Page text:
Each spring, Action Communiterre recruits people from local community groups, but anyone can volunteer. Each garden donates between 15 and 20 percent of their harvest to local food banks. I also discovered that Action Communiterre helped start the Good Food Box, an affordable organic food delivery service in NDG that starts at $6 per week. And they have also started an Intergenerational Food Program, which brings together seniors and youth to make meals and then share them.

As for a peak oil scenario, Lacroix’ thinks Montrealers are not prepared. “The problem is in winter,” she said. “Fifty years ago, people were canning – this is also part of lost knowledge. And people are not aware of the seasons any more. If we want to have local food security, people will have to adjust to the seasons.” I hadn’t thought of that, so off I went to find someone who could teach me how to can.

Community Co-op Can Do
Montreal Urban Community Sustainment, or MUCS, is an organization with a plan to build mixed-use urban housing that combines food security with social economy and community resources. One of those resources will be a community canning coop, where people will be able to access the skills and equipment needed to can and preserve fresh food. According to MUCS spokesperson Spencer Mann, the business will also supply the food by diverting perfectly good produce from Montreal’s waste streams. According to Mann, Montreal food wholesalers and distributors throw away some thousands of tonnes of fresh nutritious food each year . The canning coop will divert some of this food into the homes of people who need it the most.

“The idea came from talking to food security groups in NDG,” says Mann. “We discovered a need for more canned fruits and vegetables of a high nutritional quality among groups like local food-banks and Meals on Wheels. We also learned about the food waste – perfectly good food that is ripe, but that will be overly ripe by the time it gets into the consumers’ hands. The wholesalers and distributors throw it away.”

MUCS calls this food transformation – taking fresh food that would otherwise be thrown away and transforming it into non-perishable forms. They hold workshops teaching people how to can and preserve and what gets canned is shared between participants and local food-banks. The ultimate goal is to increase the ability of participants to improve their own food opportunities.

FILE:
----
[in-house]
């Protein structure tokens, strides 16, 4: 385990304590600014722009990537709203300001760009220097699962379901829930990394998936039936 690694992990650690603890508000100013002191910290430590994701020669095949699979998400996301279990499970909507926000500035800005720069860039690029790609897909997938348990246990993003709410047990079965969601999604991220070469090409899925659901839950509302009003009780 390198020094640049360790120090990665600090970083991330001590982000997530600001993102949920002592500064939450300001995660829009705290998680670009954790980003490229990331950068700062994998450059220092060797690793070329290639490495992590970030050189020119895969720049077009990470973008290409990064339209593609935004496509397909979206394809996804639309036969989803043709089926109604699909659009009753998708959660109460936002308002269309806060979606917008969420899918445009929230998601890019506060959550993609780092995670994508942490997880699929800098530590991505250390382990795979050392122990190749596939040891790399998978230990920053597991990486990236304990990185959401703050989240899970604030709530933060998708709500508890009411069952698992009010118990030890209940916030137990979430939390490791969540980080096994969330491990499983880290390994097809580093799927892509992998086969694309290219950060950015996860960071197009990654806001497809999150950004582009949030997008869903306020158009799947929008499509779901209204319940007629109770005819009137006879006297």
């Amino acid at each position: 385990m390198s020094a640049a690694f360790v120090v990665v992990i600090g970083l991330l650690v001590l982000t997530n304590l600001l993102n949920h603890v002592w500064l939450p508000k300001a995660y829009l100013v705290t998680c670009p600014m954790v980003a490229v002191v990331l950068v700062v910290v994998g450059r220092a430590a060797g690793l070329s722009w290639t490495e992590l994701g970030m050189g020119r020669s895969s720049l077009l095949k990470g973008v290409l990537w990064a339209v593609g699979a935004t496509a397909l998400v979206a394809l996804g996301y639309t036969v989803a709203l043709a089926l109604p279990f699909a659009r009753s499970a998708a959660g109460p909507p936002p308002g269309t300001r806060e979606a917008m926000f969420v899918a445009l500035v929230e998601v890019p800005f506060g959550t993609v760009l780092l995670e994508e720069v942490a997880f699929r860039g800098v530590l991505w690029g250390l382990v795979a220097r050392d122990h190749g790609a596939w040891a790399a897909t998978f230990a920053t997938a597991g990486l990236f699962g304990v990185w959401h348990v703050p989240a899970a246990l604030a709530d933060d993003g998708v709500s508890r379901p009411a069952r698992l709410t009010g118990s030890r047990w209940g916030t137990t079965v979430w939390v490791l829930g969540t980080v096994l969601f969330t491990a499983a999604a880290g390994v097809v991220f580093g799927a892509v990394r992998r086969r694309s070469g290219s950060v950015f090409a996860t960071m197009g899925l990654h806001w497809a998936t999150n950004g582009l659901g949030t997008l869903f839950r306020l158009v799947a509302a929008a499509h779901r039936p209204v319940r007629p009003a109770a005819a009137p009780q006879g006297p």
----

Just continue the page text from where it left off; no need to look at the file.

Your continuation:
As for peak oil, fellow MUCS organizer Vince Teetarte points to the significance of Montreal’s port as a North American distribution hub for the global food system. Global food plays a big part in Montreal’s economy. “People aren’t ready for that kind of discussion,” he said. “When you have an economic system based on accumulation, people accumulate as much as they can in the current system before they start choosing other systems to work within.”

I was convinced. The problem was, where to find a new type of economy before our sick, dependent food system flat-lines?

Eat Local not Global
After digging around I eventually located Ann Levesque. She and her colleagues at Equiterre have developed a network that links local organic farmers directly with consumers. Equiterre coordinates a province-wide network of CSAs, or (Community Supported Agriculture) that connects more than 26,000 Quebekers with 79 organic farms. Consumers buy into an organic farm at the beginning of the growing season and share in the harvest with weekly deliveries of produce for about 20 weeks.